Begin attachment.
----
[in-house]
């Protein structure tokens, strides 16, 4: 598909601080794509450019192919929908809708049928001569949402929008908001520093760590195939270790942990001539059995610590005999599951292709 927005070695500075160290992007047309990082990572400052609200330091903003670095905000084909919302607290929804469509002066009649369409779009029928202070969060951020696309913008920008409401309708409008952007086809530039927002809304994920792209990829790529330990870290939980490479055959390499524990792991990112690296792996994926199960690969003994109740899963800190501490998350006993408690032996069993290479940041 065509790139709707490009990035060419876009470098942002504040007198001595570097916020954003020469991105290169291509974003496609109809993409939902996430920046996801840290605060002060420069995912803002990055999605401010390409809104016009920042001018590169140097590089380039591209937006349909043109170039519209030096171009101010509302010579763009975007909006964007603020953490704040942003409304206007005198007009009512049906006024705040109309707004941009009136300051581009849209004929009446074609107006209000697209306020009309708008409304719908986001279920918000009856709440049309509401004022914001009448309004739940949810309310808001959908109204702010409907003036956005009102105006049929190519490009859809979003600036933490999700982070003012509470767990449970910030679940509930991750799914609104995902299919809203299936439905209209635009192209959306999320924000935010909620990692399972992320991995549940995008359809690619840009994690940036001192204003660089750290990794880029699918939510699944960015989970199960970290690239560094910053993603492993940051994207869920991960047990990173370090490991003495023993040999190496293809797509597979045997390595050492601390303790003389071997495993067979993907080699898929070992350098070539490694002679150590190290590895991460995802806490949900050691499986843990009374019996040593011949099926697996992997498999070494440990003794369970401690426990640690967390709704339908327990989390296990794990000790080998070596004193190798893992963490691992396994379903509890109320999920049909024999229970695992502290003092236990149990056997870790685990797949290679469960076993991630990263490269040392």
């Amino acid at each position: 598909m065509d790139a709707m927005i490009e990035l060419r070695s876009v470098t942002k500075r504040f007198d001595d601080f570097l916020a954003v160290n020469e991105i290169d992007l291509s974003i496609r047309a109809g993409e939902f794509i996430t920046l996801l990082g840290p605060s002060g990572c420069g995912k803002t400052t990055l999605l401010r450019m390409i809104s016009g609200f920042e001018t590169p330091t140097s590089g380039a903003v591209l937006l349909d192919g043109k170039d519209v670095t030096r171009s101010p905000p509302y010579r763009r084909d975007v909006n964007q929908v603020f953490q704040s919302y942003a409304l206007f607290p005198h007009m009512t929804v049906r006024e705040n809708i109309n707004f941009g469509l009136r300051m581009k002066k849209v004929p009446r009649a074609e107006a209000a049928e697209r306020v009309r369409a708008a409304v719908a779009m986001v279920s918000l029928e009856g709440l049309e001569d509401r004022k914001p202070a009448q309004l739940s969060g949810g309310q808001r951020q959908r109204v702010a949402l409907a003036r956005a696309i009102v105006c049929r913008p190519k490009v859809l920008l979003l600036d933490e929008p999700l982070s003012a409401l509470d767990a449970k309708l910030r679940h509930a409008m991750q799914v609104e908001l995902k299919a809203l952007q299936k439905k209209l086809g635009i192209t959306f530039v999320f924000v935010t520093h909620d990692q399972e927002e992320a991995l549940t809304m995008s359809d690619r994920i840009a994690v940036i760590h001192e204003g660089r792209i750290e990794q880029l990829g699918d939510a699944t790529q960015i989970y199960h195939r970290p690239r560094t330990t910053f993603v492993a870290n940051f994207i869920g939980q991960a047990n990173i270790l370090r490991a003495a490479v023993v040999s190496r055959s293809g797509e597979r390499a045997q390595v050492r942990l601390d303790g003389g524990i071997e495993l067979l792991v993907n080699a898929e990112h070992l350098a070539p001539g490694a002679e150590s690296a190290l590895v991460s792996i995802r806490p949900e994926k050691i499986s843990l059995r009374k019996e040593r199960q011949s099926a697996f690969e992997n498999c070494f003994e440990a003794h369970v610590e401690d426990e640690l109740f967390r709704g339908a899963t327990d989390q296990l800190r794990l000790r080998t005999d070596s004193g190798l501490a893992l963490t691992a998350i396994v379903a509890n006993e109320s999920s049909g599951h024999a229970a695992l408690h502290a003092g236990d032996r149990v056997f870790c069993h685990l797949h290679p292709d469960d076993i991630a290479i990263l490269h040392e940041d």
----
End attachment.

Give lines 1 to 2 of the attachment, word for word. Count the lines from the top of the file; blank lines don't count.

[in-house]
């Protein structure tokens, strides 16, 4: 598909601080794509450019192919929908809708049928001569949402929008908001520093760590195939270790942990001539059995610590005999599951292709 927005070695500075160290992007047309990082990572400052609200330091903003670095905000084909919302607290929804469509002066009649369409779009029928202070969060951020696309913008920008409401309708409008952007086809530039927002809304994920792209990829790529330990870290939980490479055959390499524990792991990112690296792996994926199960690969003994109740899963800190501490998350006993408690032996069993290479940041 065509790139709707490009990035060419876009470098942002504040007198001595570097916020954003020469991105290169291509974003496609109809993409939902996430920046996801840290605060002060420069995912803002990055999605401010390409809104016009920042001018590169140097590089380039591209937006349909043109170039519209030096171009101010509302010579763009975007909006964007603020953490704040942003409304206007005198007009009512049906006024705040109309707004941009009136300051581009849209004929009446074609107006209000697209306020009309708008409304719908986001279920918000009856709440049309509401004022914001009448309004739940949810309310808001959908109204702010409907003036956005009102105006049929190519490009859809979003600036933490999700982070003012509470767990449970910030679940509930991750799914609104995902299919809203299936439905209209635009192209959306999320924000935010909620990692399972992320991995549940995008359809690619840009994690940036001192204003660089750290990794880029699918939510699944960015989970199960970290690239560094910053993603492993940051994207869920991960047990990173370090490991003495023993040999190496293809797509597979045997390595050492601390303790003389071997495993067979993907080699898929070992350098070539490694002679150590190290590895991460995802806490949900050691499986843990009374019996040593011949099926697996992997498999070494440990003794369970401690426990640690967390709704339908327990989390296990794990000790080998070596004193190798893992963490691992396994379903509890109320999920049909024999229970695992502290003092236990149990056997870790685990797949290679469960076993991630990263490269040392």